Thursday, June 19, 2014

Alice In Patentland

The United States Supreme Court handed down its decision in Alice Corporation v. CLS Bank International et al. today, June 19, 2014.  Alice Corporation ("Alice") owns United States Patent Nos. 5,970,479, 6,912,510, 7,149,720, and 7,725,375, which the Court describes as
disclos[ing] a scheme for mitigating “settlement risk,” i.e.,the risk that only one party to an agreed-upon financial exchange will satisfy its obligation. In particular, the patent claims are designed to facilitate the exchange of financial obligations between two parties by using a computer system as a third-party intermediary. The patents in suit claim (1) a method for exchangingfinancial obligations, (2) a computer system configured to carry out the method for exchanging obligations, and (3) a computer-readable medium containing program code for performing the method of exchanging obligations.
CLS Bank International et al. ("CLS Bank"),
who operate a global network that facilitates currency transactions, filed suit against petitioner, arguing that the patent claims at issue are invalid, unenforceable, or not infringed. Petitioner counterclaimed, alleging infringement.  After Bilski v. Kappos, 561 U.S. 593, was decided, the District Court held that all of the claims were ineligible for patent protection under 35 U.S.C. §101 because they are directed to an abstract idea. The en banc Federal Circuit affirmed.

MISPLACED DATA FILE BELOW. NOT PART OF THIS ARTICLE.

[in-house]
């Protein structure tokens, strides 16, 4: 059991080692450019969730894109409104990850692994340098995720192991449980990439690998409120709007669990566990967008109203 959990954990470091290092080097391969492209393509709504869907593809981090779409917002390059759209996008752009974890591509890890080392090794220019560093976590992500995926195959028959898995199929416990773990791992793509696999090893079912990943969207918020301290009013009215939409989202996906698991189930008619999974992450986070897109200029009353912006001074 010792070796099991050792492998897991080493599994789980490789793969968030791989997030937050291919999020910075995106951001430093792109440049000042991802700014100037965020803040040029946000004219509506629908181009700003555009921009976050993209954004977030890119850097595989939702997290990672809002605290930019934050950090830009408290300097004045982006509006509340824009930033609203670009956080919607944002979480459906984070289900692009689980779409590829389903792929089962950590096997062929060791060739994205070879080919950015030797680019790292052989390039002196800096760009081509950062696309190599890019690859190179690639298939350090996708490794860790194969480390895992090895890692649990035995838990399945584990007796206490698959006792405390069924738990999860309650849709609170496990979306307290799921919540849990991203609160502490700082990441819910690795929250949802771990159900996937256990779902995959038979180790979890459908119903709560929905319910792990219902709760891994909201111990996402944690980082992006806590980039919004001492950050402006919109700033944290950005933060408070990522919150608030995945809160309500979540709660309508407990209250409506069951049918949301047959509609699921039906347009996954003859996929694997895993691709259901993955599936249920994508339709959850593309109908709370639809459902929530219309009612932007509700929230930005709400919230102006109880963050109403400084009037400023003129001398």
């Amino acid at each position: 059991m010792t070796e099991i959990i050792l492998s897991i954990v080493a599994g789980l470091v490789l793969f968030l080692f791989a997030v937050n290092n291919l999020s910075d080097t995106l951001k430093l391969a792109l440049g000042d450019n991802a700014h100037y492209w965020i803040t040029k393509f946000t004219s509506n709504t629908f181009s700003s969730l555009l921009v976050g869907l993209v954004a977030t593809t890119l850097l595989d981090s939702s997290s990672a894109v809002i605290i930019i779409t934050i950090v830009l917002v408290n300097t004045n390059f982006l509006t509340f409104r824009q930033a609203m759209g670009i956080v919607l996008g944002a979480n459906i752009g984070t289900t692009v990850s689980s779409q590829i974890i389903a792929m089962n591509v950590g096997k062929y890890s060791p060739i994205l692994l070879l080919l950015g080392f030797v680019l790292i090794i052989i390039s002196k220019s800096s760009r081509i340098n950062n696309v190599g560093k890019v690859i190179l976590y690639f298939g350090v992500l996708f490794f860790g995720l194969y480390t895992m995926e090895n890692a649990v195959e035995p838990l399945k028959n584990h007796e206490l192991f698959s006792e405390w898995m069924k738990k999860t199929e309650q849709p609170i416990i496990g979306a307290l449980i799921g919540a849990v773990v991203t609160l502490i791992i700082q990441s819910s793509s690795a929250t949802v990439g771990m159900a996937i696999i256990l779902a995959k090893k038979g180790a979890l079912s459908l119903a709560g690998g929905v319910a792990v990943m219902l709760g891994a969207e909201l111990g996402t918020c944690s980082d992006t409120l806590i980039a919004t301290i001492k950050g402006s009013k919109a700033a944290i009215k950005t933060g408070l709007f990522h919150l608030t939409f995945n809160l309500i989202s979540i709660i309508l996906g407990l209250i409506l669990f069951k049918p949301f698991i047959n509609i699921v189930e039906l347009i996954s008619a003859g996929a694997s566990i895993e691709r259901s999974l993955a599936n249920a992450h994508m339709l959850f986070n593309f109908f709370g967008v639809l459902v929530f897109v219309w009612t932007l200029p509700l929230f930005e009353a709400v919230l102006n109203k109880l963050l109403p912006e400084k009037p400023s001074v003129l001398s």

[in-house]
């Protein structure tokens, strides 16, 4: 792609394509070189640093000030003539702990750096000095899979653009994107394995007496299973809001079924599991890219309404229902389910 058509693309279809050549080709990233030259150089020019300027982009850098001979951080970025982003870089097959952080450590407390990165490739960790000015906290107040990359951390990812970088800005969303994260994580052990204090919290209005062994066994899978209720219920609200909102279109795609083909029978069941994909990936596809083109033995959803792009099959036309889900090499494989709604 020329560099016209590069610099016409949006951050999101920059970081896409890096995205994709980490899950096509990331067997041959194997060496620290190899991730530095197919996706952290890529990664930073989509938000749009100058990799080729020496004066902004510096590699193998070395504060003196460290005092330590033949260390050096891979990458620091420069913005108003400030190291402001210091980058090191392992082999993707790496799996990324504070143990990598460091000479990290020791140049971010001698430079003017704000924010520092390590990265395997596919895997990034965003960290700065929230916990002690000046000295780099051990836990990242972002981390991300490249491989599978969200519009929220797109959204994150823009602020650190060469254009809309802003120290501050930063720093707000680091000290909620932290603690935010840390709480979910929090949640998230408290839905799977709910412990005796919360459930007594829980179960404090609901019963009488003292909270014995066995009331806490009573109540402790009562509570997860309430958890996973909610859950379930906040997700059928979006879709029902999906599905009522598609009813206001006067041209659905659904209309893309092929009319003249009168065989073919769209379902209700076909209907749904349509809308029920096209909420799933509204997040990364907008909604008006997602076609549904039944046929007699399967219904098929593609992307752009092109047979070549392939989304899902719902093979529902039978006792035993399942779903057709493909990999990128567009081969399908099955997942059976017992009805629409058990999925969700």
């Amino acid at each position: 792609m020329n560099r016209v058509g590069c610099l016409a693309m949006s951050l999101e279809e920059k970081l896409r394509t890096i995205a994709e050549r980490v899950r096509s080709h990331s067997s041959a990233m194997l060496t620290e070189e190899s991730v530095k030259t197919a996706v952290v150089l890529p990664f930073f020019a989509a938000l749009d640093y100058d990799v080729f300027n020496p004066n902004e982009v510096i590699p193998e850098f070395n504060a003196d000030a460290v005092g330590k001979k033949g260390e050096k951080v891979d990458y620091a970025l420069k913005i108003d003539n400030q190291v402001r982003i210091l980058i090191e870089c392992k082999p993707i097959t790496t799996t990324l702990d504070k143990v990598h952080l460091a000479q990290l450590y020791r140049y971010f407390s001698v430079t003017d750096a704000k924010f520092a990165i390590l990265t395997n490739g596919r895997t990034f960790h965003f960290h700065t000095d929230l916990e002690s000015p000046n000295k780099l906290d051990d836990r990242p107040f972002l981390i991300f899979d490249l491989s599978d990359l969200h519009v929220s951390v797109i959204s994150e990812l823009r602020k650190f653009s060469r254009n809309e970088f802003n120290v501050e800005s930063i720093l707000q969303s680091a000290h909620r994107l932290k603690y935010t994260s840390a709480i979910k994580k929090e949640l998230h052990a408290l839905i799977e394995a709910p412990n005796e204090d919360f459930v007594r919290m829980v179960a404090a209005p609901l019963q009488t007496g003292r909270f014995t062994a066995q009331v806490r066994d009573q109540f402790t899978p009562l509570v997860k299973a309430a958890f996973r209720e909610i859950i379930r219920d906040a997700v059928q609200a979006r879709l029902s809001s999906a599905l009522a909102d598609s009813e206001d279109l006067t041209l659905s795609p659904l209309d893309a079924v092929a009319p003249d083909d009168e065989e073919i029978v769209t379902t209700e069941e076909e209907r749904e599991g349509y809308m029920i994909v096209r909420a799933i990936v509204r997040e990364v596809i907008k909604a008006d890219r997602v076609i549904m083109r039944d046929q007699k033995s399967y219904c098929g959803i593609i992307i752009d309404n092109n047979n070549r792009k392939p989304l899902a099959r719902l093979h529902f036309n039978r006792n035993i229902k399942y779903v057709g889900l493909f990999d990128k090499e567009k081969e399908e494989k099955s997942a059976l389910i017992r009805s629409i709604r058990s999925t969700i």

The Court found that "the claims at issue are directed to the abstract idea of intermediated settlement."  It further found "that the method claims, which merely require generic computer implementation, fail to transform that abstract idea into a patent-eligible invention."  The Court also considered the patent-eligibility of "system" claims, deciding that
the system claims are no different from the method claims in substance. The method claims recite the abstract idea implemented on a generic computer;  the system claims recite a handful of generic computer components configured to implement the same idea.
Claims involving computer-readable media were also held unpatentable.

A concurrence by Justice Sotomayor, joined by Justices Ginsburg and Breyer, suggested that claims merely to methods of doing business do not qualify as patentable under the "process" category of 35 U.S.C. §101, and cited the proposition that "processes for organizing human activity" are similarly unpatentable.

The Alice Corporation v. CLS Bank International et al. decision marks the latest in a remarkable series of patent law cases considered by the Supreme Court.  One result is an apparent narrowing of patent subject matter especially relevant to inventions involving algorithms, computer implementation, naturally-occurring chemicals, and medical diagnostic methods.  Determining the precise boundaries of patentability remains devilishly challenging, but the recent trend in Supreme Court's patent jurisprudence appears to head towards a relatively more restrictive view of patent-eligiblity.